||Garmin Montana 700i||SEE IT||
The Montana 700i offers unrivaled technology in a housing that’s ready for whatever you throw at it. Navigate, communicate, and get wherever you need to go.
||Garmin Foretrex 601||SEE IT||
This military-tough GPS can take whatever you throw at it and even works with night vision. Best of all, it’s priced so actual service members can afford it.
||Garmin GPSMAP 65s||SEE IT||
Get a full-color display and incredibly precise location data for a reasonable price. More features are available using the Garmin Connect app.
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A handheld GPS unit can be a tremendous asset in the field, but you’d better know what you’re doing if you’re going to use one effectively. That starts with understanding the basics of what makes them tick and how to navigate without one.
The GPS (Global Positioning System) network includes 31 satellites owned by the United States. Alternative networks include China’s BeiDou Navigation Satellite System, the European Union’s Galileo system, Russia’s GLONASS, India’s IRNSS (Indian Regional Navigation Satellite System) and NavIC (Navigation Indian Constellation), and Japan’s QZSS (Quasi-Zenith Satellite System).
We found reliable devices that tap into a variety of these networks to bring you accurate, dependable location data all over the world. Whether you’re coordinating troop movements overseas or just finding a great hunting spot, these handheld GPS devices have you covered.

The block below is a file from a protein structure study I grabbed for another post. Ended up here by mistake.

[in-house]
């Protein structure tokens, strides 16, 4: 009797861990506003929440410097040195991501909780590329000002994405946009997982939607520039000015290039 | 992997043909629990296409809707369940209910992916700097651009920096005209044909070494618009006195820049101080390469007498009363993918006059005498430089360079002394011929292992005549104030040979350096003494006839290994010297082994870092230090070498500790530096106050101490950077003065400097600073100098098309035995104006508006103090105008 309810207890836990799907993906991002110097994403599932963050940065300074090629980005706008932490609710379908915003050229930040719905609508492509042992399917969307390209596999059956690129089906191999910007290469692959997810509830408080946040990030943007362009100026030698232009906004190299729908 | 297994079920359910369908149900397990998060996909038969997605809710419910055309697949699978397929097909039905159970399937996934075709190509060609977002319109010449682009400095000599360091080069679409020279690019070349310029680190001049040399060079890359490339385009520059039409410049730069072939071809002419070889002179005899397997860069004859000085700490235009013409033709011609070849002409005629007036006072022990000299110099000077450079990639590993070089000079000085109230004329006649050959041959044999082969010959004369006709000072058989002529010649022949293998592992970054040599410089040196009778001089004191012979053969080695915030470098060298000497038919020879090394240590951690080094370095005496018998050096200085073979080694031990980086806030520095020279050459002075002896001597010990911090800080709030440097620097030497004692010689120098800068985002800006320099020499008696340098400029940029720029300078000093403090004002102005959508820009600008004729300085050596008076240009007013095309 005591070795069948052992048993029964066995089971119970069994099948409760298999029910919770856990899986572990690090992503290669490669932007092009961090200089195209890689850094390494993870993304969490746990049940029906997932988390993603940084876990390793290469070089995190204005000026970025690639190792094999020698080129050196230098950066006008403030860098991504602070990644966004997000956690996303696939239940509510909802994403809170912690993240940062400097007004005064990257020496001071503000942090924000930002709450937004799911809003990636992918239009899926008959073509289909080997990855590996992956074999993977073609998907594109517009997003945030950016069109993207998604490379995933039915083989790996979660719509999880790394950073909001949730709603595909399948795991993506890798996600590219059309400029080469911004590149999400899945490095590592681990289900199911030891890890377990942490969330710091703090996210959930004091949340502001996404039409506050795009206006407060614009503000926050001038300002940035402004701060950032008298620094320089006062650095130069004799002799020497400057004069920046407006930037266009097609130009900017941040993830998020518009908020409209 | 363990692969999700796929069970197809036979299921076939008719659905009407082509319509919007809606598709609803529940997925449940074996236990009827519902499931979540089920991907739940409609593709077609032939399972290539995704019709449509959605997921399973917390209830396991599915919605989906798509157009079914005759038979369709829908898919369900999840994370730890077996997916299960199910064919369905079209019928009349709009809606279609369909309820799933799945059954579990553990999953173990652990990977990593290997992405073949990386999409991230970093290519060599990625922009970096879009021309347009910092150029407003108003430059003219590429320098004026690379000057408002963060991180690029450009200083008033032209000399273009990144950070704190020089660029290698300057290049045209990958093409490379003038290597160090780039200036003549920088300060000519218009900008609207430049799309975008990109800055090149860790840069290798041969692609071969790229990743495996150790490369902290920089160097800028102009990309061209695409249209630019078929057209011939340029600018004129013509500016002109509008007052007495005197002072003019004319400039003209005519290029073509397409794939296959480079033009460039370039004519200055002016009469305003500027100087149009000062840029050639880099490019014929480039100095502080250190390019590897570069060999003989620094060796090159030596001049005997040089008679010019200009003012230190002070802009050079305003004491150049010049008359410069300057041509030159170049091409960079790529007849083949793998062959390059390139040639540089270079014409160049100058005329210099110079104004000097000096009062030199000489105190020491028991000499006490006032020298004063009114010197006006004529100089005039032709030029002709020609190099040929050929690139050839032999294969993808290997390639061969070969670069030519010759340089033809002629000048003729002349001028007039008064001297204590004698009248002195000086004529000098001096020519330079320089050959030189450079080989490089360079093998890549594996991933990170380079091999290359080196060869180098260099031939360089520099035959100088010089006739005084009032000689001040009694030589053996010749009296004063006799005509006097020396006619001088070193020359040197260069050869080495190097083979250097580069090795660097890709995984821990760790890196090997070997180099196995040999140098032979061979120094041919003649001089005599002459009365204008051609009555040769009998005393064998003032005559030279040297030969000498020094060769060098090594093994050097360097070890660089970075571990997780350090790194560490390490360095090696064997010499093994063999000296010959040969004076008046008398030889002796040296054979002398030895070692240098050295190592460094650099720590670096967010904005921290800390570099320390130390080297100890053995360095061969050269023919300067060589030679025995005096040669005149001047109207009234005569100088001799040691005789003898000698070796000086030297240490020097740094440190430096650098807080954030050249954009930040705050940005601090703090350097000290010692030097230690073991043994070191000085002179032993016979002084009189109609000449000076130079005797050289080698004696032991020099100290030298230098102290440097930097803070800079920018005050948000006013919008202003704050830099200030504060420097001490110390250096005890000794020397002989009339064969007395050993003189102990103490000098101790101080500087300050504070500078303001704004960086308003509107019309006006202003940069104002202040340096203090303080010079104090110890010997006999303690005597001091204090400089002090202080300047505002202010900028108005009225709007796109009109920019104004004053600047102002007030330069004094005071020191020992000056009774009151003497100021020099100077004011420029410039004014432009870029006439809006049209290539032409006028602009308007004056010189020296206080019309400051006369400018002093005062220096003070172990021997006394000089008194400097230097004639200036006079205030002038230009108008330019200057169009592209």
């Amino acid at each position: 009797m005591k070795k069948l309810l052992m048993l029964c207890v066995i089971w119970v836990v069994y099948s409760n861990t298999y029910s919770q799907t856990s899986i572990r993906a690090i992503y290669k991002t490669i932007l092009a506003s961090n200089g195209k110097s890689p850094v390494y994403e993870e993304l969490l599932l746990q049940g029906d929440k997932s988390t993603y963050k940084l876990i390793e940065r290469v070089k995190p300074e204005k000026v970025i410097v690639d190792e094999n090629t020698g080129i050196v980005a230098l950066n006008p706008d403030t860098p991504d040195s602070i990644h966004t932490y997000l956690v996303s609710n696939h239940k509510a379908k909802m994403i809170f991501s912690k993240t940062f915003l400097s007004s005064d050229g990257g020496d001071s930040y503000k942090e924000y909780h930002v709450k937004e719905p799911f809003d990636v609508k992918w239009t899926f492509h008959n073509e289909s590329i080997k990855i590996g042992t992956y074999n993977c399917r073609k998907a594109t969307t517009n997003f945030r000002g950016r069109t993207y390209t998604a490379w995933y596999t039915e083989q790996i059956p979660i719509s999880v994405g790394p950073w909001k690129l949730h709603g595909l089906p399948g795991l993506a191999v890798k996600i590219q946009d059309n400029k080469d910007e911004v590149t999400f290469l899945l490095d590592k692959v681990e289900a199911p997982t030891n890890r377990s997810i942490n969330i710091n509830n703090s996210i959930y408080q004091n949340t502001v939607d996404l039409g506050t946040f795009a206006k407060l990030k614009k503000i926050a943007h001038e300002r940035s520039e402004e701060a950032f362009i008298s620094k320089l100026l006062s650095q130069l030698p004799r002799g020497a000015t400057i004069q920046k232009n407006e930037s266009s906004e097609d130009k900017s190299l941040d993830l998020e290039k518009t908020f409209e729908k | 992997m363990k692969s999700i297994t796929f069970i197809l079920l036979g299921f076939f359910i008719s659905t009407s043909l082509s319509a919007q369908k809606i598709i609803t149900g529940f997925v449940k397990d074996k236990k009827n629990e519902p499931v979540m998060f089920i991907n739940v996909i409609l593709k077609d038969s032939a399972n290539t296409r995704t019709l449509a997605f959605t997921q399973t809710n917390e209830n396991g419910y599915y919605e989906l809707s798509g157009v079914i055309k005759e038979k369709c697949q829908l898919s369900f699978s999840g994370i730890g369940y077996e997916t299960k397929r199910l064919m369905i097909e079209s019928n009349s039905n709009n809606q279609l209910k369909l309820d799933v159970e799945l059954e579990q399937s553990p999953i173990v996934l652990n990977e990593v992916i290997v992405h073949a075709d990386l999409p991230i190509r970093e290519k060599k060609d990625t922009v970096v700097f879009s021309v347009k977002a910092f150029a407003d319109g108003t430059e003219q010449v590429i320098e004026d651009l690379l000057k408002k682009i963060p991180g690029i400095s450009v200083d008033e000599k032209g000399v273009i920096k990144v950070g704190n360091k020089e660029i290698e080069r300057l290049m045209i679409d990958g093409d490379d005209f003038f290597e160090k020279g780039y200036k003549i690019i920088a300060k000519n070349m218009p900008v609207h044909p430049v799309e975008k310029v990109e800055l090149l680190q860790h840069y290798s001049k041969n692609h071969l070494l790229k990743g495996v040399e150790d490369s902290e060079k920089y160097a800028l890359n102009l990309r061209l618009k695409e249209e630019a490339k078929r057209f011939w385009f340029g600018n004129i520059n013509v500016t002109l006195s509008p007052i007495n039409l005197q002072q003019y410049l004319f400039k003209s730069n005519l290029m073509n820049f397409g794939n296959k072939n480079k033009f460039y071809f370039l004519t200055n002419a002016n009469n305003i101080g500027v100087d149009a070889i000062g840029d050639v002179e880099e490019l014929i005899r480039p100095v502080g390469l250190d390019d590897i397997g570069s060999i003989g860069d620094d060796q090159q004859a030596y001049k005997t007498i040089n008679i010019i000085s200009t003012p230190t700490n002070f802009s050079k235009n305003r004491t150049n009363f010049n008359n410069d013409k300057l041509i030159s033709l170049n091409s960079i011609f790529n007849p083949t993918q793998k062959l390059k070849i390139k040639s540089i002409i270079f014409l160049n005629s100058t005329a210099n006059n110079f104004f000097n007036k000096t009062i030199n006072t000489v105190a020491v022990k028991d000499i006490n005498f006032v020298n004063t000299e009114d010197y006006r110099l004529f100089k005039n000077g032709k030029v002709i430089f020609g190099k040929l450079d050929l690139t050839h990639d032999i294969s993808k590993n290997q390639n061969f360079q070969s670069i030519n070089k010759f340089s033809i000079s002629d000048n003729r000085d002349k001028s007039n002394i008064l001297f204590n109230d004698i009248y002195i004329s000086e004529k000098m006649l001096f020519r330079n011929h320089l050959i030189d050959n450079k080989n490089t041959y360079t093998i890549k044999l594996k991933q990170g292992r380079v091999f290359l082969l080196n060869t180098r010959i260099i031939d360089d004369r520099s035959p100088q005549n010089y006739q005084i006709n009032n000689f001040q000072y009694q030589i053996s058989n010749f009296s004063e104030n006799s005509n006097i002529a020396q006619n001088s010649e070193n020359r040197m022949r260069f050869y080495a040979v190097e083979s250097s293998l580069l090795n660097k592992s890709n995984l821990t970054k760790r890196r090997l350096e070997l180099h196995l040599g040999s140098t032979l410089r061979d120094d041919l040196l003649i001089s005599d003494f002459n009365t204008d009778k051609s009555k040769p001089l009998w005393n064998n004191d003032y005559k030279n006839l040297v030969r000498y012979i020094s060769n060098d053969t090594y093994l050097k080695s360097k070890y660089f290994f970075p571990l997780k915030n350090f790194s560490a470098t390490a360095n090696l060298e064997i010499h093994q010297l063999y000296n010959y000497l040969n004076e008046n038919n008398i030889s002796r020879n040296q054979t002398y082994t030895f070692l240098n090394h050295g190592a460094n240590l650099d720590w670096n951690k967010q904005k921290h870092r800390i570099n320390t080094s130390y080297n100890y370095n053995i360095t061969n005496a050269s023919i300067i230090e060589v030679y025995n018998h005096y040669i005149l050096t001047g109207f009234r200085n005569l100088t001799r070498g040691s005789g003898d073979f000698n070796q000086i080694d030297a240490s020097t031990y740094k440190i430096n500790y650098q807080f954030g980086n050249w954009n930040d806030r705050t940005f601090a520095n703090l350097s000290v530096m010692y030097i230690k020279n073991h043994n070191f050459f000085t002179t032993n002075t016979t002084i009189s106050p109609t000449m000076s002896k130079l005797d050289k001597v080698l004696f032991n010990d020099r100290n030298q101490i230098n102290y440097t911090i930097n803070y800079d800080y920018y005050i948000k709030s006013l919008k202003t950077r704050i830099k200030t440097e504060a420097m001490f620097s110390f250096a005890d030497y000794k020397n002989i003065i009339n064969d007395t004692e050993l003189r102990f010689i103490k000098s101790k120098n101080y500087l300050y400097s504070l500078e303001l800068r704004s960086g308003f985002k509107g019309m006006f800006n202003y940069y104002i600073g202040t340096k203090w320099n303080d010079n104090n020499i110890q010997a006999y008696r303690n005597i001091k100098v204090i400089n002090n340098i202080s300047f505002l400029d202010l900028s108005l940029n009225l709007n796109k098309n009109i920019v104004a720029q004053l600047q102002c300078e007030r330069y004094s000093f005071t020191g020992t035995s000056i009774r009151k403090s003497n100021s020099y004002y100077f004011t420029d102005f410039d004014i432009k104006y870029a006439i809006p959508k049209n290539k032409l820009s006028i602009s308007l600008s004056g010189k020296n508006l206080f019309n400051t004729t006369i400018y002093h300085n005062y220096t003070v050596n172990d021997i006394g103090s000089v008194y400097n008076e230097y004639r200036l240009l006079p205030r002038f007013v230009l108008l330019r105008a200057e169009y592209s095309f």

- Best Overall: Garmin Montana 700i
- Best Budget: Garmin Foretrex 601
- Best Value: Garmin GPSMAP 65s
- Best for Hunting: onX Hunt
- Best for Hiking: Garmin inReach Mini 2
Think of something you’d use a GPS device for — the Garmin Montana 700i is probably awesome at that. It’s the best handheld GPS for people who want one device for hiking, off-roading, and driving across the country. You can save money with the Montana 700, which doesn’t have inReach satellite communication, or spend more for the Montana 750i and its built-in camera, but the Montana 700i is probably going to hit the sweet spot for most people in search of adventure or off-grid navigation.
Garmin built the Montana series of GPS devices to meet the U.S. military’s standards for temperature, impact, water, and vibration resistance. Inside the beefy housing is an incredible amount of technology. Garmin loads topographic and bird’s-eye satellite views covering North America out of the box, and you can add more maps as you travel. Public land layers can come in handy when you’re in the backcountry and need to steer clear of private land. If its navigational prowess isn’t enough, you can pair it with your phone to stay connected and monitor the weather, or link a smart collar to track your dog off-leash.